The TV Ad Zone

Imagine, if you will, a time when broadcast networks end up quietly hoping that sales figures for their own advertisers drop.

Sound like something out of The Twilight Zone? That scenario, far-fetched as it may be, is one possible outcome if the writers' strike drags on for months.

Advertisers and networks are weighing options if the strike lowers audience levels to the point where pre-sold guarantees can't be met. The answer could be a mix of make-goods and even refunds. And the result could be a litmus test for the premiums network television generates going forward.

Last spring, advertisers spent more than $9 billion in the network upfront, but when the fall came around, the big networks didn't hold up their end of the bargain. And that was before the strike.

Viewership was down, and not just in the apples-to-oranges comparisons to last season. Audiences were below what advertisers had been guaranteed, even taking into account the expected drop due to the new C3 commercial ratings.

Unless the strike is settled quickly, we now face a first quarter devoid of many of the networks' biggest scripted guns. With audiences then expected to dip even more without new episodes of CSI, House and Grey's Anatomy, the advertisers will be getting that much less for their money.

By mid-January, we will start to see how much viewership for the strike-driven schedules is dropping off. That's when things may get dicey. “Mid-January is when it really could start to hit the fan,” one ad buyer told me.

The networks will have to work hard to keep ad dollars by trying to deliver eyeballs in other ways. They may use make-goods on their own air, but there is only so much room for that, especially as more inventory was sold in this year's upfront.

They may use make-goods on their cable networks, though that is obviously more of an option for an NBC and its diverse cable portfolio than for a CBS.

Beyond that, the networks will have to get creative, perhaps through online or credits for next season. “The networks will be squirming,” says another ad buyer. “There will be long nights coming up with concepts to give advertisers alternatives.”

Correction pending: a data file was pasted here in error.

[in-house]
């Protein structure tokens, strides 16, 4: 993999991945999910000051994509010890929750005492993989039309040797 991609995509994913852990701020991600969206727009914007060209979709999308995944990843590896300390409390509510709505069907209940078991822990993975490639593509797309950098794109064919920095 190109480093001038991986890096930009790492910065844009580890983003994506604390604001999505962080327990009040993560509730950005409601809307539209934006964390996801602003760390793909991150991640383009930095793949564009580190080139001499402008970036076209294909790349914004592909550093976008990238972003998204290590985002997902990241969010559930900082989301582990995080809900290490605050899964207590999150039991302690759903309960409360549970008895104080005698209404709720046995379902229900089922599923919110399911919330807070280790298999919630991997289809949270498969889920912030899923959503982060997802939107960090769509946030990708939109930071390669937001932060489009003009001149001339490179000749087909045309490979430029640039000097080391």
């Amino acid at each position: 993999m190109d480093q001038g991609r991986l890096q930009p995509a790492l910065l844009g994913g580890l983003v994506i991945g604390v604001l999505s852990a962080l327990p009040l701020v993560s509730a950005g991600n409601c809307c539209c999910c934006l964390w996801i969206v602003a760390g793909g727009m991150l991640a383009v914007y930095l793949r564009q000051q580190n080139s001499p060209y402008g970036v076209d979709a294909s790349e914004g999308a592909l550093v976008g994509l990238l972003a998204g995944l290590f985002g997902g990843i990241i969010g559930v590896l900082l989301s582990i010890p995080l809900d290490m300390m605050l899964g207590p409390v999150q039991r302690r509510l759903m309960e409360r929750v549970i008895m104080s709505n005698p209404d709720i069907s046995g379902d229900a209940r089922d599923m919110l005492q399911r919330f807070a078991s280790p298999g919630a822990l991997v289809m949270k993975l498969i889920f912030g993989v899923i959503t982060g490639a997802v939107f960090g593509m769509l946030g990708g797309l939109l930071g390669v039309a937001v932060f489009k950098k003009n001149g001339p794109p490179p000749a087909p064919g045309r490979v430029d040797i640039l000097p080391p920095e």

If the strike drags on late into the season, and the networks are unable to deliver viewers when advertisers need them, the brands may want—and get—some money back, say both network and ad executives. That's when we should train an eye on a brand's sales figures. If you believe in the direct correlation between advertising and sales, network TV's advertising mettle will be tested right around then.

And what happens if a brand ends up with significantly fewer network television eyeballs than it had expected, but its sales figures don't take much of a beating? That would actually add trauma to an already nightmarish season for the networks. The situation is tenuous enough with viewers in the balance. And the strike is starting to threaten next season's development cycle (though as I recently pointed out, that is probably a good thing for this broken business model).

Network television has always been the biggest and easiest buy, but with a historic lack of true audience accountability, it has never been the most efficient. It proves the old axiom, “I know half of my advertising is wasted, I just don't know which half.” But if a drop in eyeballs doesn't hurt a brand's bottom line, ad executives might revolt and feel justified in questioning the premiums for network buys.

True, there are plenty of “ifs” in this scenario. And it's not going to happen tomorrow. But it's exactly what the networks can't have happen.

Imagine that, indeed: Networks privatley rooting for advertisers to struggle along with them. Perhaps that's not such a Rod Serling-inspired idea after all.

E-mail comments